Non-fungible tokens (NFTs) have been one of the hottest topics in finance this year. In August, trading volume on OpenSea, the most popular NFT marketplace, surpassed $3.4 billion, representing a leap of more than 1,100% from July. The digital blockchain art industry is a new phenomena -- there was almost no trading in January -- but it is rapidly picking up steam. 

Ethereum (ETH -4.86%) is the coin of choice when it comes to buying and selling NFTs because of its value as an investment and functionality for smart contracts, agreements that execute on their own once certain terms are met. So what can investors gain by participating in this digital asset mania? 

Examining digital art at a NFT gallery.

Image source: Getty Images.

What are NFTs? 

NFTs are digital certificates of ownership representing images, music, videos, baseball cards, and more. The certificates themselves are stored in one's digital wallets, with transactions notarized on the Ethereum ledger and analytics platform Etherscan. Because of their size, the actual NFTs are not stored on the blockchain, the shared digital ledger where transactions are recorded. So it's just these "digital papers" being traded around. Without an external, off-blockchain agreement with the creator, users do not own the copyright to the artwork. Anyone can copy and paste showcased NFTs at will, although they won't be the verified rightful owner.

What's in it for me? 

The most obvious question readers will have is how something like this could possibly have any value. But that's not what market participants seem to think. The average NFT price, which was zero a few years back, had soared to $5,800 by late August.

Like many things in finance, NFTs abide by the 80/20 rule -- 20% of an NFT's value derives from the underlying asset while the other 80% comes from generous tax treatment. Some NFTs are classified as intangible capital assets, while others are classified as collectibles. In the case of the former, investors can have their NFTs appraised for sale at an auction and donate the proceeds to a registered charity. This would allow them to write off the full market value of their NFT against taxes on their ordinary income, usually over a few years.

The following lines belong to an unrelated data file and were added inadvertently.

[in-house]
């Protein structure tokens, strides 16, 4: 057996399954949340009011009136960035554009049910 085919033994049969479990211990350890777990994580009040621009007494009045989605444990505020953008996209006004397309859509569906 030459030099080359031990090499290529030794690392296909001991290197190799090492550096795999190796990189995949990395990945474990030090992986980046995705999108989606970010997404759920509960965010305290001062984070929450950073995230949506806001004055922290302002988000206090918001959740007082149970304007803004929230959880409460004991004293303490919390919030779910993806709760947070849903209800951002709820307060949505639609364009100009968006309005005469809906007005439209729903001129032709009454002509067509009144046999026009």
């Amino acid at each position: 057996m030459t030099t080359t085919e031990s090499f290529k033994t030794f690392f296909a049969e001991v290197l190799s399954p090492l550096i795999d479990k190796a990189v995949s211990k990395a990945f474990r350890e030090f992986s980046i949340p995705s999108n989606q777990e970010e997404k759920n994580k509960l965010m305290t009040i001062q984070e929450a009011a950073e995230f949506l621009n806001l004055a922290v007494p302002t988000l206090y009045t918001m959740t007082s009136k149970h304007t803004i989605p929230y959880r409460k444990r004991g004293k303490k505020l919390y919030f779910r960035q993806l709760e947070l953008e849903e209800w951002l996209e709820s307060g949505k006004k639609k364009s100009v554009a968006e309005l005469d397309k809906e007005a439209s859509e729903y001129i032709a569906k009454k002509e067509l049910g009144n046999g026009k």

For example, if an average investor bought a pixelated gorilla NFT for 0.5 ETH two years ago ($90.36) and donated it now when it has appreciated to two ETH ($6,948), he would receive the latter amount as a refund from the IRS.

The rise of NFTs has drawn sharp criticism from some public policy watchdogs, who claim this kind of move is akin to being a tax cheat. Meanwhile, others disagree and counter by asking what could be controversial if someone donated an NFT to a local food bank for a tax break to cover personal medical bills. In addition, high-net-worth individuals have been using this tax break with physical art since 1917, and there's never been much controversy. But somehow, the issue blows up when average investors try their hands at it -- so there's clearly a double standard. 

As for the other 20%, it's important to note that all NFTs could benefit from the charity-tax write-off protocol, but not all of them could see capital appreciation. This has to do with the reputation of the artwork itself. For example, NFTs (certificates representing copies of their digital work) produced by Snoop Dog, Lindsay Lohan, Ellen Degeneres, Paris Hilton, Jack Dorsey, and Edward Snowden have generated tens of thousands to millions of dollars per token. As with physical artwork, no one would pay money for even a high-quality piece if the artist is unknown.

The verdict 

Donating NFTs could be a lucrative way to further one's financial goals while also donating to charity. However, it's important to note that until now, the IRS hasn't been accustomed to seeing individuals with middle-class incomes claiming four or five figures in charitable deductions. Even if it's done correctly, the stratagem could subject one to an onerous audit, so it makes sense to consult with a tax attorney or accountant. 

If NFTs sound too troublesome to donate, consider simply buying and holding them with Ethereum or Bitcoin (BTC -1.89%). Because NFTs are denominated in ETH, investors could see compound gains during cryptocurrency bull runs when the value of NFTs and ETH increases. Bitcoin is two months away from its Taproot network upgrade that would enable smart contracts functionality. That means there's a chance that BTC one day surpasses ETH's position as the currency of choice for NFTs.